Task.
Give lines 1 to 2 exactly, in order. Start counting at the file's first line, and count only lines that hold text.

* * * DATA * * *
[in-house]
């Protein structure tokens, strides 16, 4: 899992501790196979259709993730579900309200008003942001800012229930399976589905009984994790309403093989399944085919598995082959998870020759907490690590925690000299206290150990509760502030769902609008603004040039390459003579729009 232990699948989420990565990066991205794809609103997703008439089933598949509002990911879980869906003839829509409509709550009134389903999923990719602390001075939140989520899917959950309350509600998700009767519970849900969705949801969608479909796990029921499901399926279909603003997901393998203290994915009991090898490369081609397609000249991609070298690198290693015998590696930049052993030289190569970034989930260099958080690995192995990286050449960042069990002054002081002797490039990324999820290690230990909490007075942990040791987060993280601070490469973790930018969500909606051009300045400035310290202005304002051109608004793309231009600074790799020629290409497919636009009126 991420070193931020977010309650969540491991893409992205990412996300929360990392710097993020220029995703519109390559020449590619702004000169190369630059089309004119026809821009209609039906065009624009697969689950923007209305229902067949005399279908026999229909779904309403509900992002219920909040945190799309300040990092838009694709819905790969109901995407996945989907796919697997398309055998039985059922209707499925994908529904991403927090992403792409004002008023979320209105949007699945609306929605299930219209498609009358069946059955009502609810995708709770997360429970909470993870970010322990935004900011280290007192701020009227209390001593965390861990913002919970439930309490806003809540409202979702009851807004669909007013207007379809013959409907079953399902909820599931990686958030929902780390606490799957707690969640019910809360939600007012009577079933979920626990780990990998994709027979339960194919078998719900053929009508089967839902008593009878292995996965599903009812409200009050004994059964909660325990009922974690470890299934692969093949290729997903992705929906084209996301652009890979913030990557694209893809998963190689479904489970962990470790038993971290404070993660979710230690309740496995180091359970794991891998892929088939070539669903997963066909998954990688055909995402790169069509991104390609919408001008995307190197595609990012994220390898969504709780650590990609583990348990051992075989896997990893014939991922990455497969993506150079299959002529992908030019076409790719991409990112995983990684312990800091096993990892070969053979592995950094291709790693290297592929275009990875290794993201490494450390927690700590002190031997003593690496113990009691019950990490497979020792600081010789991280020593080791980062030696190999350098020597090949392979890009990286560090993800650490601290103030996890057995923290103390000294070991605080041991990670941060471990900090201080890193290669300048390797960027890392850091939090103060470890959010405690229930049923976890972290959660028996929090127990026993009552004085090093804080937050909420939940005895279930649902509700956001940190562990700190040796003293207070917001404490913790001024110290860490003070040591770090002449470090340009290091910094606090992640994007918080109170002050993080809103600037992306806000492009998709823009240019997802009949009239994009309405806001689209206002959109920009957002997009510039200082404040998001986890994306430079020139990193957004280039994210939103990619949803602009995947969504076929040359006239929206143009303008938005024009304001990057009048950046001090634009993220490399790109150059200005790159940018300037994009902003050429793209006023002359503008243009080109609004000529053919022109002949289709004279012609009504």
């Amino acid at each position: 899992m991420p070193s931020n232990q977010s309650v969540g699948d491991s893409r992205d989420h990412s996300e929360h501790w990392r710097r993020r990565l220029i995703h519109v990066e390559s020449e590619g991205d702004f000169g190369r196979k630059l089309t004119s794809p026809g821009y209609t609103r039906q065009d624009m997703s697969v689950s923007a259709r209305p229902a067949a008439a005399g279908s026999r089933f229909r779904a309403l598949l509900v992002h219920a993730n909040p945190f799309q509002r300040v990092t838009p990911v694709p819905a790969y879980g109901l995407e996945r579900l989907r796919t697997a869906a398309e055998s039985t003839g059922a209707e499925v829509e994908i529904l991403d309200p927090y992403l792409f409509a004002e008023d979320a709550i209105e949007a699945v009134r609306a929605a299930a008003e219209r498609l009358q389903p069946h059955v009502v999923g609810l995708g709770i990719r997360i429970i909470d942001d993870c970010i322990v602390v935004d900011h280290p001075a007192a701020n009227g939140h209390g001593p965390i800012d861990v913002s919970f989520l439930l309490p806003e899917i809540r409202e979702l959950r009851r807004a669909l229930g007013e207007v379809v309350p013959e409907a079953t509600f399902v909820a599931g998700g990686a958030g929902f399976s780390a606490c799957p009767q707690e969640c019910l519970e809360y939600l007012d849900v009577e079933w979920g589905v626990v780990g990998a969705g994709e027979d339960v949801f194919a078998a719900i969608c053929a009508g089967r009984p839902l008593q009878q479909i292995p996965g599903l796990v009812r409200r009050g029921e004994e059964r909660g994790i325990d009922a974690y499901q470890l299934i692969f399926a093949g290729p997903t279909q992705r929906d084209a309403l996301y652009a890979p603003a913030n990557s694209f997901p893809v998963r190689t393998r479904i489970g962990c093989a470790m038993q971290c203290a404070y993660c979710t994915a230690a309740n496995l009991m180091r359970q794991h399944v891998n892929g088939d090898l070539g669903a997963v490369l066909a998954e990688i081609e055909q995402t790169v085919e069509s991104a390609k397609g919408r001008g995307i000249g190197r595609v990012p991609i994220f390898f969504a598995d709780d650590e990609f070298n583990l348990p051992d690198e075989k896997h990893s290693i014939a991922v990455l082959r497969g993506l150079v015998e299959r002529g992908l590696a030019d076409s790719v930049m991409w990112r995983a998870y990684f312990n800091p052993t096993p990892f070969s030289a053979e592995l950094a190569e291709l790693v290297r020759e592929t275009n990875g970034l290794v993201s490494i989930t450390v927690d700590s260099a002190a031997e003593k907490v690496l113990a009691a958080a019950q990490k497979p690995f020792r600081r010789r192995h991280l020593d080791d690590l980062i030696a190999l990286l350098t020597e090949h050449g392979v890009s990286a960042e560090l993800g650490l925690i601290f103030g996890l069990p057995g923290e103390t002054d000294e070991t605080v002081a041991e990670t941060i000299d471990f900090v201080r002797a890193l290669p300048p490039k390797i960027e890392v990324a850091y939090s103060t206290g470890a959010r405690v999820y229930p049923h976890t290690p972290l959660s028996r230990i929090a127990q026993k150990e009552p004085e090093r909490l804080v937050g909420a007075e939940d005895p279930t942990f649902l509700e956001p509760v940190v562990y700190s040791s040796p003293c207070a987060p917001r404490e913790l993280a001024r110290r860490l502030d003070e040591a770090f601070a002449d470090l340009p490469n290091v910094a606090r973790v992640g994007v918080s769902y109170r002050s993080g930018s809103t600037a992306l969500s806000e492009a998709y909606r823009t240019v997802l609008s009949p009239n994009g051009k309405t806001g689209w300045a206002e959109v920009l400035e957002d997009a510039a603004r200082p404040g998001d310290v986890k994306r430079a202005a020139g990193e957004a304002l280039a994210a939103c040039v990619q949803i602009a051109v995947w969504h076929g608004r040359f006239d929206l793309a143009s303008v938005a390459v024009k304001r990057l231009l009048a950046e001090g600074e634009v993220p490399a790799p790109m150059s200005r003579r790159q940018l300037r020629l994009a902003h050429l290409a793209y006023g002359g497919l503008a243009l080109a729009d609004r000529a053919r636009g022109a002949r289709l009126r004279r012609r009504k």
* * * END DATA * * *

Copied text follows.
[in-house]
């Protein structure tokens, strides 16, 4: 899992501790196979259709993730579900309200008003942001800012229930399976589905009984994790309403093989399944085919598995082959998870020759907490690590925690000299206290150990509760502030769902609008603004040039390459003579729009 232990699948989420990565990066991205794809609103997703008439089933598949509002990911879980869906003839829509409509709550009134389903999923990719602390001075939140989520899917959950309350509600998700009767519970849900969705949801969608479909796990029921499901399926279909603003997901393998203290994915009991090898490369081609397609000249991609070298690198290693015998590696930049052993030289190569970034989930260099958080690995192995990286050449960042069990002054002081002797490039990324999820290690230990909490007075942990040791987060993280601070490469973790930018969500909606051009300045400035310290202005304002051109608004793309231009600074790799020629290409497919636009009126 991420070193931020977010309650969540491991893409992205990412996300929360990392710097993020220029995703519109390559020449590619702004000169190369630059089309004119026809821009209609039906065009624009697969689950923007209305229902067949005399279908026999229909779904309403509900992002219920909040945190799309300040990092838009694709819905790969109901995407996945989907796919697997398309055998039985059922209707499925994908529904991403927090992403792409004002008023979320209105949007699945609306929605299930219209498609009358069946059955009502609810995708709770997360429970909470993870970010322990935004900011280290007192701020009227209390001593965390861990913002919970439930309490806003809540409202979702009851807004669909007013207007379809013959409907079953399902909820599931990686958030929902780390606490799957707690969640019910809360939600007012009577079933979920626990780990990998994709027979339960194919078998719900053929009508089967839902008593009878292995996965599903009812409200009050004994059964909660325990009922974690470890299934692969093949290729997903992705929906084209996301652009890979913030990557694209893809998963190689479904489970962990470790038993971290404070993660979710230690309740496995180091359970794991891998892929088939070539669903997963066909998954990688055909995402790169069509991104390609919408001008995307190197595609990012994220390898969504709780650590990609583990348990051992075989896997990893014939991922990455497969993506150079299959002529992908030019076409790719991409990112995983990684312990800091096993990892070969053979592995950094291709790693290297592929275009990875290794993201490494450390927690700590002190031997003593690496113990009691019950990490497979020792600081010789991280020593080791980062030696190999350098020597090949392979890009990286560090993800650490601290103030996890057995923290103390000294070991605080041991990670941060471990900090201080890193290669300048390797960027890392850091939090103060470890959010405690229930049923976890972290959660028996929090127990026993009552004085090093804080937050909420939940005895279930649902509700956001940190562990700190040796003293207070917001404490913790001024110290860490003070040591770090002449470090340009290091910094606090992640994007918080109170002050993080809103600037992306806000492009998709823009240019997802009949009239994009309405806001689209206002959109920009957002997009510039200082404040998001986890994306430079020139990193957004280039994210939103990619949803602009995947969504076929040359006239929206143009303008938005024009304001990057009048950046001090634009993220490399790109150059200005790159940018300037994009902003050429793209006023002359503008243009080109609004000529053919022109002949289709004279012609009504």